In 2057, the sun is dying and Earth is on the brink of extinction. Sent up into space to reignite the sun, a group of space travelers load a massive bomb on to the Icarus II. It is the final time that mankind can achieve such a mission. Once out of range of Earth’s communications  a distress signal is recovered from Icarus I. In an attempt to make contact with the space ship, it is decided that the crew is going to make their way to Icarus I so that they can get their hands on a second bomb and have more than one chance to reignite the sun. Once on the Icarus I they meet someone who will interfere with their mission.

The movie begins with a solid concept, the last remaining crew members must deal with the harsh reality of space, but as soon as the villain of the movie comes aboard everything goes wrong. An hour in it is all about the survival of the crew within space mixed with the philosophy of their journey. It bares influence from 2001: A Space Odyssey and usually succeeds until the third act. The majority of the problems come from the complete shift of tone of the movie. Before you have this think piece that is interesting and then after the one hour mark it turns into Alien. The villain, Pinbaker (Mark Strong), essentially stalks his prey on board the ship and is intent on killing them. He is an interesting character in a whole. It feels disingenuous to the rest of the film. It makes me feel that the writers didn’t know where to take the movie and just decided that the best thing to do was create a villain that wanted to thwart their plan. It’s slightly lazy considering the rest of the film is incredibly thought provoking and one of the best things that the genre has to offer.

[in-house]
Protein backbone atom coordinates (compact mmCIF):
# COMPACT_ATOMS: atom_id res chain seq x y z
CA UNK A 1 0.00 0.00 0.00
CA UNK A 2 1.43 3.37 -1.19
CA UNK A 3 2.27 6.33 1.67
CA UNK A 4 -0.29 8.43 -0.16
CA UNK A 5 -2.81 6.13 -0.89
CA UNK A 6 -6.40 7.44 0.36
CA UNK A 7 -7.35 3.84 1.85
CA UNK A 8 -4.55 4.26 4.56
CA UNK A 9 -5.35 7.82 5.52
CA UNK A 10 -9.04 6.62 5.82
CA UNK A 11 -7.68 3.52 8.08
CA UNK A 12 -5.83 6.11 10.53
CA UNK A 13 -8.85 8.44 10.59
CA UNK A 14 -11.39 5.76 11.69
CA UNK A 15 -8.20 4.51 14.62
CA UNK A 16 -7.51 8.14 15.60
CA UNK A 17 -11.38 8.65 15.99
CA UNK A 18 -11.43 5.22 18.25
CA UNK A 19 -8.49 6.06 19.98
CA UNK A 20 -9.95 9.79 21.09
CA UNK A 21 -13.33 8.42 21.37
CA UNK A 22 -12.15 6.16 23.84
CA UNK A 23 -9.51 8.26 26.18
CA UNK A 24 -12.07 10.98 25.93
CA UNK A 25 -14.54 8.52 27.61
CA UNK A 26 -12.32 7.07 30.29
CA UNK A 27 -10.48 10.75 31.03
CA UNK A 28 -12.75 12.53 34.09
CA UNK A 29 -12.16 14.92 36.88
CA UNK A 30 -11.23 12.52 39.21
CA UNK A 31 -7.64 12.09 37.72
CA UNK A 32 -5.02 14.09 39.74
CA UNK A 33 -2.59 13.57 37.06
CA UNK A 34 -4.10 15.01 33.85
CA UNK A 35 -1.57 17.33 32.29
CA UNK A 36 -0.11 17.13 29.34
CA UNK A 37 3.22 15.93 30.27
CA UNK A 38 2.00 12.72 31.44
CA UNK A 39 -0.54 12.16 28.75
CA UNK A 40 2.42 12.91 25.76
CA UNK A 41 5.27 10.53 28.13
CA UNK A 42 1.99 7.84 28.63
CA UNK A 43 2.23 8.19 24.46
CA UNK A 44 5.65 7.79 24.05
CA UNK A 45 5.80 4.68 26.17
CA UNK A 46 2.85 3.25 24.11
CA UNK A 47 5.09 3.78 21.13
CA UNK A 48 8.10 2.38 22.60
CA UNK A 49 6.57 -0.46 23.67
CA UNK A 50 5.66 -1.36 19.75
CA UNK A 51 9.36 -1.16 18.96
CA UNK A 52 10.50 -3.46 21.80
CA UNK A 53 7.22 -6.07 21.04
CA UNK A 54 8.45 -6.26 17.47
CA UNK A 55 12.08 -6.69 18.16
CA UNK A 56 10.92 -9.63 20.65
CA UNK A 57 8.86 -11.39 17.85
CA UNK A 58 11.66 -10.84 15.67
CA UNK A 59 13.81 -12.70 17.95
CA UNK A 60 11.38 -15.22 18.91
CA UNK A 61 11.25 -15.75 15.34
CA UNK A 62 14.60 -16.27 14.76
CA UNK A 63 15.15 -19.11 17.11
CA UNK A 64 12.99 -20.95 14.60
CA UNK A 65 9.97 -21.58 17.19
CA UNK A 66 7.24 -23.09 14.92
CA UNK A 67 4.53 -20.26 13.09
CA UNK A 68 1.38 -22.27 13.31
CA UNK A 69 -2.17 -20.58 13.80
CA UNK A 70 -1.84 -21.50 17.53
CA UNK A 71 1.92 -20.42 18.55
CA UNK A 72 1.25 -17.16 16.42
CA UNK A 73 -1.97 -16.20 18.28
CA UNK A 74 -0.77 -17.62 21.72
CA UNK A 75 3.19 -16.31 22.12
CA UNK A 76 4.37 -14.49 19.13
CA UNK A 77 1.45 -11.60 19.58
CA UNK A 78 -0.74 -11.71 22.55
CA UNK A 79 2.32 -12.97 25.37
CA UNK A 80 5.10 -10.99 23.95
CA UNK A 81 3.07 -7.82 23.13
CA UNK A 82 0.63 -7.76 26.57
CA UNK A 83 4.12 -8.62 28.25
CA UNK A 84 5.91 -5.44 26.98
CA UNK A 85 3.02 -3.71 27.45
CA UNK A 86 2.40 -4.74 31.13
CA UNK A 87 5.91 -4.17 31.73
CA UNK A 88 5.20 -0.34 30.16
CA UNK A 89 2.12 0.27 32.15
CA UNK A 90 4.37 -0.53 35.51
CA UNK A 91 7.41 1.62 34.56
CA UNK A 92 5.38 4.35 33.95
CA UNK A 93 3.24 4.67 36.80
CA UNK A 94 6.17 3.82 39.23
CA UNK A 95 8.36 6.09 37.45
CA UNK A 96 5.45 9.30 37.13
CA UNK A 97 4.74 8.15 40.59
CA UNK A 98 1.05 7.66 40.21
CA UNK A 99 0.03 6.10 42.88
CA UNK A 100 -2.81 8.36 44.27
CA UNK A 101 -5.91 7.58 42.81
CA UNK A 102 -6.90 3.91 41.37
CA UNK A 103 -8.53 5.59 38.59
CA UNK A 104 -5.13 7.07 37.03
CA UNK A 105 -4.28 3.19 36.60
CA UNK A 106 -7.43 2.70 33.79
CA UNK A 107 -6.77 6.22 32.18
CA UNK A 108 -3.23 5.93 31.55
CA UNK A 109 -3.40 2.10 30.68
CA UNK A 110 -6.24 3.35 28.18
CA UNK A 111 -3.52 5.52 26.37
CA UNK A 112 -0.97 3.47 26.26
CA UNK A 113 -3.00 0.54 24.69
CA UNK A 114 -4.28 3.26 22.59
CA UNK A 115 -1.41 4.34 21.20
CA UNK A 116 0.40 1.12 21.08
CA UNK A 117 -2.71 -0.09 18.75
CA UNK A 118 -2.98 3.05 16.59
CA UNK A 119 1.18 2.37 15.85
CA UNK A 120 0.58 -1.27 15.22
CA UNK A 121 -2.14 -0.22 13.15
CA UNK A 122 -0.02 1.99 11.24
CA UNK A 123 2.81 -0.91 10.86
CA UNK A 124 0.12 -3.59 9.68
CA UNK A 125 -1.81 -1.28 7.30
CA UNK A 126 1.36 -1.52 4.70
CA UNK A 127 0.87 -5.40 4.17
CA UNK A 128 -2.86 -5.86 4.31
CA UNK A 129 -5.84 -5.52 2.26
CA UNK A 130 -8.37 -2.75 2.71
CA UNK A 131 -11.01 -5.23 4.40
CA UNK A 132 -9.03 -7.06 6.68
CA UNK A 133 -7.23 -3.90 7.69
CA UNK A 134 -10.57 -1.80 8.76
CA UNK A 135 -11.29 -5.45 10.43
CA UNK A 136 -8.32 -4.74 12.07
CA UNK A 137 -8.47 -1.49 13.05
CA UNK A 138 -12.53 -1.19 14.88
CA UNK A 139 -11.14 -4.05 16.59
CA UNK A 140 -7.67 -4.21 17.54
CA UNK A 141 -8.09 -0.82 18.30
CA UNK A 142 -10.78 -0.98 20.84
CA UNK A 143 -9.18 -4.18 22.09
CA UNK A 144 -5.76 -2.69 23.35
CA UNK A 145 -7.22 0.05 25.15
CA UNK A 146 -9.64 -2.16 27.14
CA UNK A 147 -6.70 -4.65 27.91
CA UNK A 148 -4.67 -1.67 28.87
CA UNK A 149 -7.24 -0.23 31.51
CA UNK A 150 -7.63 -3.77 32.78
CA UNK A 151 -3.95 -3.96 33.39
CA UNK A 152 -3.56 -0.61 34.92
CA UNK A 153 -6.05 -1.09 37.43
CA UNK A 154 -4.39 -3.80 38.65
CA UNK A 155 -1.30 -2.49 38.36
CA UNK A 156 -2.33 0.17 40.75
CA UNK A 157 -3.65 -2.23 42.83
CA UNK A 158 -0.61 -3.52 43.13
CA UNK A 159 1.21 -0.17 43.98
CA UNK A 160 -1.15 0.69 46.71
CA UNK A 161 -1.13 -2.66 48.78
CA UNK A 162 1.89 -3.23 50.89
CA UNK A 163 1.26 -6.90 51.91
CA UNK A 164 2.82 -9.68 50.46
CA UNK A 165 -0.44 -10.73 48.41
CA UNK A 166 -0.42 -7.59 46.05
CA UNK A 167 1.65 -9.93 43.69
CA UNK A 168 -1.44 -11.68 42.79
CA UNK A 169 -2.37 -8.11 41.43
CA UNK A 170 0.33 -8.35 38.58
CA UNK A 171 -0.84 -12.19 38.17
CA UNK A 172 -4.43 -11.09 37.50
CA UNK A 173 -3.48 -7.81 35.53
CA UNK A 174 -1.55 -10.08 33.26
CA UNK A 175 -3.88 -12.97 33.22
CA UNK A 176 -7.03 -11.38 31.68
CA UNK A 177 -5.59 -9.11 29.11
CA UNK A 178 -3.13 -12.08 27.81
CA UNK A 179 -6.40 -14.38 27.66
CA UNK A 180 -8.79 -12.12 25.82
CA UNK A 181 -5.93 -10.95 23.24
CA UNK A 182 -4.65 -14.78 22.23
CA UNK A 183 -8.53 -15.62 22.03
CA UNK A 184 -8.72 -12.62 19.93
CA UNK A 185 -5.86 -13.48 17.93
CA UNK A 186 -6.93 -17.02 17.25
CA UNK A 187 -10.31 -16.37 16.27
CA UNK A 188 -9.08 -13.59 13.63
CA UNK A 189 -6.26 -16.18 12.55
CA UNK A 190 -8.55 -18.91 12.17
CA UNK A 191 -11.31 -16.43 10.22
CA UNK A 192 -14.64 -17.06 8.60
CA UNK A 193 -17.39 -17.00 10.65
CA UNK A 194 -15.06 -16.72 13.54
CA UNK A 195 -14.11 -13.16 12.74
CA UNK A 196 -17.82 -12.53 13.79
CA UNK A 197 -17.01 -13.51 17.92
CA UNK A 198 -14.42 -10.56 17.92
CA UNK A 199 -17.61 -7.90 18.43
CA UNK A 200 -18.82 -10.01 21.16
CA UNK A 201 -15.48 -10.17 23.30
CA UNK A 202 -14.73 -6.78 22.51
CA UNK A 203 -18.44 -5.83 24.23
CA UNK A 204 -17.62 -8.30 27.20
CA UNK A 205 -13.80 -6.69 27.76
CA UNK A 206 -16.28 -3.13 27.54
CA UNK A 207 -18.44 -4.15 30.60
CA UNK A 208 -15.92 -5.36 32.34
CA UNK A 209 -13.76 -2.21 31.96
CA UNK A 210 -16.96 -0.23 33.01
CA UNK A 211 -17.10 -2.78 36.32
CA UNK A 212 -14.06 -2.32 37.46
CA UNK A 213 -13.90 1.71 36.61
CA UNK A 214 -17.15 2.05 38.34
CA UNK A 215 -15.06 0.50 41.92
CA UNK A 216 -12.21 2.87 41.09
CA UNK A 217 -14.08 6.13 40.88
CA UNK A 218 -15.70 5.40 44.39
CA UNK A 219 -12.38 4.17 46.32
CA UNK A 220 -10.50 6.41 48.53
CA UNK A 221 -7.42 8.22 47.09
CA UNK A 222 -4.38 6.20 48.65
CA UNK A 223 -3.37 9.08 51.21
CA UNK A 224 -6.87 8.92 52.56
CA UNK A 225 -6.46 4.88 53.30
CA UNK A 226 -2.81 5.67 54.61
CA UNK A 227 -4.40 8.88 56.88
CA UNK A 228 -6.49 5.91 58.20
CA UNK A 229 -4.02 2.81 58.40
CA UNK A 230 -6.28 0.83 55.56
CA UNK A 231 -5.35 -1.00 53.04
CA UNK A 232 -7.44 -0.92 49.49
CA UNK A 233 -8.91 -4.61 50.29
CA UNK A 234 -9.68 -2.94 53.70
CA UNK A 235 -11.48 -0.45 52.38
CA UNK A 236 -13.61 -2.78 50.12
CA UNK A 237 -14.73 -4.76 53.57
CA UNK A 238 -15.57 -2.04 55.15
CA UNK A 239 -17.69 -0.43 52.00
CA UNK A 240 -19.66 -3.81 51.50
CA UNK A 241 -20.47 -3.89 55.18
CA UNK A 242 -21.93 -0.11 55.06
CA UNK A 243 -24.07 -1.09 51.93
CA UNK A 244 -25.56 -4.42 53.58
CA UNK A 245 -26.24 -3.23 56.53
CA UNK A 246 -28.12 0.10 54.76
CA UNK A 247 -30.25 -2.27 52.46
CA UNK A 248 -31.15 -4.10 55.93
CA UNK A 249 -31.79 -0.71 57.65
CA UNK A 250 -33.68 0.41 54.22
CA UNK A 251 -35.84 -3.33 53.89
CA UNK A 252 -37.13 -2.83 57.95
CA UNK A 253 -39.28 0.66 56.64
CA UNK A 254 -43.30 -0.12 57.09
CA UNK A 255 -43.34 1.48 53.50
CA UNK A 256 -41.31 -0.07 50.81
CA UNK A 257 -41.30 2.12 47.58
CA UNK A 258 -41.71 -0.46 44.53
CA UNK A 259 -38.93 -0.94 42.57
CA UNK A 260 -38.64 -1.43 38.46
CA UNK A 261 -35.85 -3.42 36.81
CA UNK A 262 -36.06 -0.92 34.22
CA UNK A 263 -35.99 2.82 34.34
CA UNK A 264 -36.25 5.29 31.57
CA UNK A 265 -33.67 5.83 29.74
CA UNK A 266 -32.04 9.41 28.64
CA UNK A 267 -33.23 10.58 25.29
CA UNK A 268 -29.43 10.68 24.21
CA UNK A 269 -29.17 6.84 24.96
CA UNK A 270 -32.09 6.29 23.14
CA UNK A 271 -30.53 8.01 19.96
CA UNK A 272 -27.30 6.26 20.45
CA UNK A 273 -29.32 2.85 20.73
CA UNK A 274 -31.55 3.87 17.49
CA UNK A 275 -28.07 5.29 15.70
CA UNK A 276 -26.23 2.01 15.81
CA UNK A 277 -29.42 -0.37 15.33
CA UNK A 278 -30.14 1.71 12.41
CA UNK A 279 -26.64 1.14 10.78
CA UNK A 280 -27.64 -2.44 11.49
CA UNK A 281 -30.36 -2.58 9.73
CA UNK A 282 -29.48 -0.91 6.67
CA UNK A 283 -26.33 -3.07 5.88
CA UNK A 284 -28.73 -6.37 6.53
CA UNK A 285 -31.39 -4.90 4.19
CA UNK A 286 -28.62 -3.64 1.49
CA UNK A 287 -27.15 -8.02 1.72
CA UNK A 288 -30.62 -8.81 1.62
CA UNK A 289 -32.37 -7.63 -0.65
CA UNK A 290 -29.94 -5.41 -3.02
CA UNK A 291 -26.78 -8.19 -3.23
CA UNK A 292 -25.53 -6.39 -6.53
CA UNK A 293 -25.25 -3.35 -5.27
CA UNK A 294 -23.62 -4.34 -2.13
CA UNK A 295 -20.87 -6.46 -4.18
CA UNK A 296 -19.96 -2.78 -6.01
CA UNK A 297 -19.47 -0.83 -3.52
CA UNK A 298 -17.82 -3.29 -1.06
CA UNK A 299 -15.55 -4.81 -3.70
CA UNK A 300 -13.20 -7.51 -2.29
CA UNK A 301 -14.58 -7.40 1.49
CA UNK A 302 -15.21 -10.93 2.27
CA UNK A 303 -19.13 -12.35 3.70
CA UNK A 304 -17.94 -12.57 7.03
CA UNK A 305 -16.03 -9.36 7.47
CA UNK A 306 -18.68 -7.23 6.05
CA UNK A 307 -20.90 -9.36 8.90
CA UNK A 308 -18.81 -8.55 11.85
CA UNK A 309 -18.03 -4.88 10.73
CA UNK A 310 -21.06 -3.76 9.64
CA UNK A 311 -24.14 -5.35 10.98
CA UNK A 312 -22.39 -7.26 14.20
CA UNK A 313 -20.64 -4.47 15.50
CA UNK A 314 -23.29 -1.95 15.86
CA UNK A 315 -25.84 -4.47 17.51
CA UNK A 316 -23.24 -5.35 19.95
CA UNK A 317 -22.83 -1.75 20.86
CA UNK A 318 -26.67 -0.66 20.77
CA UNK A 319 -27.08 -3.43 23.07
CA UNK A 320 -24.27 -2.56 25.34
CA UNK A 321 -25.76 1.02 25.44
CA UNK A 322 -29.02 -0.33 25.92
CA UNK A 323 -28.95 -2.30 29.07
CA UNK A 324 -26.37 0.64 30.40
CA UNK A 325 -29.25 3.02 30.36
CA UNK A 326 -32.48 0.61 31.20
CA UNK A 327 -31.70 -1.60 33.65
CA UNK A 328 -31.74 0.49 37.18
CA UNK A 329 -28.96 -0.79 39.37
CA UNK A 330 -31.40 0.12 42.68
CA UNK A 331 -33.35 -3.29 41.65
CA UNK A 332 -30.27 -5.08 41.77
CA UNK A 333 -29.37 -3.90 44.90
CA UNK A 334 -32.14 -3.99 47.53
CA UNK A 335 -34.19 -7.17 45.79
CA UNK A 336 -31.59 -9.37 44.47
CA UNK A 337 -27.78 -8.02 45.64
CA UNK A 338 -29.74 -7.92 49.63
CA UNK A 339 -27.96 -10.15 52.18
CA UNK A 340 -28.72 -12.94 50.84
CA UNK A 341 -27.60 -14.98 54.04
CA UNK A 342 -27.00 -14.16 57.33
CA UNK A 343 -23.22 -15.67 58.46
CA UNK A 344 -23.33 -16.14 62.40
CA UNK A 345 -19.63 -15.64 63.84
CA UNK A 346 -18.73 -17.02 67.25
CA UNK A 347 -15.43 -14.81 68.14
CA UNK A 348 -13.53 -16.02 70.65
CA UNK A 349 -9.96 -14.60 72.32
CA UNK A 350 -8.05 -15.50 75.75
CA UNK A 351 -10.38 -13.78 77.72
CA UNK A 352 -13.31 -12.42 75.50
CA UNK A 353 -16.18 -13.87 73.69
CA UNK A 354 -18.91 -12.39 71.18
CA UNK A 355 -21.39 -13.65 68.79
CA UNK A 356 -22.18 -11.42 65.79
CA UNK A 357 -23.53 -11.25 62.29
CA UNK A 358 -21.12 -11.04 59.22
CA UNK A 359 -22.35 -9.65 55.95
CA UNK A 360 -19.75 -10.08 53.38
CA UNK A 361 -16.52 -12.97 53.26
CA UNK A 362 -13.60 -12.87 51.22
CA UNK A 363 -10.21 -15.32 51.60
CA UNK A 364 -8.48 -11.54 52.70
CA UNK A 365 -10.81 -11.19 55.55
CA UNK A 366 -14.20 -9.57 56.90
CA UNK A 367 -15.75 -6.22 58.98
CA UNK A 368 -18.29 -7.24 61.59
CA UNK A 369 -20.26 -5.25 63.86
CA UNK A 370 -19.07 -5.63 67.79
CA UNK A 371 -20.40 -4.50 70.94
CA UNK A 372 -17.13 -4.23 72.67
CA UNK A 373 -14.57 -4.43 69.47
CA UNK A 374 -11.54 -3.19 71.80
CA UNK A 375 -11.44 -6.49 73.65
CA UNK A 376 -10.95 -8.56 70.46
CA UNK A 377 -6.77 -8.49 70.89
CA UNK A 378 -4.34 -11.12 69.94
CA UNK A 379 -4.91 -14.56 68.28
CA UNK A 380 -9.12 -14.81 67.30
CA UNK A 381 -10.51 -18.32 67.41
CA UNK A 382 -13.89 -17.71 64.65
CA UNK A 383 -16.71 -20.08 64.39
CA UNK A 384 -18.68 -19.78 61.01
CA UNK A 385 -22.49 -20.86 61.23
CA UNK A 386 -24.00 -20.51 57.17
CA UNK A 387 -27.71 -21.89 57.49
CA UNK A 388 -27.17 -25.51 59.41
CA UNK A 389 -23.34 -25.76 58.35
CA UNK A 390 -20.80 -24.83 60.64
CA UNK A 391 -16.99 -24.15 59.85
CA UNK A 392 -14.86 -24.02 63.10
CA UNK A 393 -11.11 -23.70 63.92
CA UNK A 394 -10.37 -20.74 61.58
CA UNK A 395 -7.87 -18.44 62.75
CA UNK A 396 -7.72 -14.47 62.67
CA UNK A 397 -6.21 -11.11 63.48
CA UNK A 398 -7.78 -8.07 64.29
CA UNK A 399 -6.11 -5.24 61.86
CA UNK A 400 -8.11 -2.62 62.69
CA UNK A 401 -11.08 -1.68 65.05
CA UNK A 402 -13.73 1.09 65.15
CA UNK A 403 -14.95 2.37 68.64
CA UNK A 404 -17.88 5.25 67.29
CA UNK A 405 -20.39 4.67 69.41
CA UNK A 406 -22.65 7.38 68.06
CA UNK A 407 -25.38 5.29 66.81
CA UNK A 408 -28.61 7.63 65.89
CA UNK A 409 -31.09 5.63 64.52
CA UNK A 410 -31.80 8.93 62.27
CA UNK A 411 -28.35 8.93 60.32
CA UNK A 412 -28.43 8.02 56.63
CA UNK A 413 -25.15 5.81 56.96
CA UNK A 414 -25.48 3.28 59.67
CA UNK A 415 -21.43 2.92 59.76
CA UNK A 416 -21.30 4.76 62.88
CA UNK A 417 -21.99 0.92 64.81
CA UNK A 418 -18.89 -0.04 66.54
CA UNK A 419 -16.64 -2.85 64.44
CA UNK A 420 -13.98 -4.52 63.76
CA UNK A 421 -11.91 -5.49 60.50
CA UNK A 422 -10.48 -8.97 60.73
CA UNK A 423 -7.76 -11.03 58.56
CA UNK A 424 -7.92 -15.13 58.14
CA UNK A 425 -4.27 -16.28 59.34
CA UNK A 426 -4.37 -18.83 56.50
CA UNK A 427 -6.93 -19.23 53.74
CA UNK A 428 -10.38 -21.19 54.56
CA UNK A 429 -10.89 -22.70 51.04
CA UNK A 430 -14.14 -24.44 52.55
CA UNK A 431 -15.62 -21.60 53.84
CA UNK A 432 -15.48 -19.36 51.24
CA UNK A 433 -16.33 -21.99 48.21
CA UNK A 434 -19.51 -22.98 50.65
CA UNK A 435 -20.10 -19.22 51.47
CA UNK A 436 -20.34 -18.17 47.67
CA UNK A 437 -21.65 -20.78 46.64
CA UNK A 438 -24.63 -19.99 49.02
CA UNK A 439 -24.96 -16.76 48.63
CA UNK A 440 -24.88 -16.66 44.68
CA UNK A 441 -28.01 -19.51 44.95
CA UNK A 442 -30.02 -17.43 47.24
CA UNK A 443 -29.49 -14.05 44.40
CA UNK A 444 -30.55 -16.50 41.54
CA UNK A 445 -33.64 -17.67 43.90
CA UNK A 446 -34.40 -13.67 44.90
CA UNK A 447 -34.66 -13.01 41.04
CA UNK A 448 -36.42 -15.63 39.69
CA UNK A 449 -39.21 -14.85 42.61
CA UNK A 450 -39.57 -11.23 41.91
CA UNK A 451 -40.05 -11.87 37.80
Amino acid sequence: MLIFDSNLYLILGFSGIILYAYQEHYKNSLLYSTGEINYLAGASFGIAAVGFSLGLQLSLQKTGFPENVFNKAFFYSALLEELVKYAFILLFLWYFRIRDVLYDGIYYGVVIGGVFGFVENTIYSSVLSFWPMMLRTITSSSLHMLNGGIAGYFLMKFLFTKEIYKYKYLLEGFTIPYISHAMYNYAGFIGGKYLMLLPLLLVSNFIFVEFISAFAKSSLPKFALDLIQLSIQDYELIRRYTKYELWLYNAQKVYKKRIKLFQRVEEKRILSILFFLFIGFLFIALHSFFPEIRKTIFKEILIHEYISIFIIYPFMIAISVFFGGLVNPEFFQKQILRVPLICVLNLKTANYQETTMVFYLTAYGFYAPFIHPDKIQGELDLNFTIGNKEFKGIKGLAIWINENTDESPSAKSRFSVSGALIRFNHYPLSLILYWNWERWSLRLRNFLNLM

The movie is still relatively well made. Danny Boyle is one of the most competent directors working today. His vision wis this movie is incredible and the end thirty minutes is one kinetic thrill ride with insane editing but it conflicted with the slow and mellow hour before. The performances are intense and really showcase the actors abilities within the source material. Chris Evans seems to be best in situations like theses. Snowpiercer is another movie that really shows just what he is made of. The music is really well known now and it is amazing how well it works with the movie.

If it wasn’t for the terrible third act of this film and I would label this as one of the best science fiction films in a long time. It’s concept is unbelievable and the execution is spot on. It is an interesting experimental but a flawed one.

Grade: C+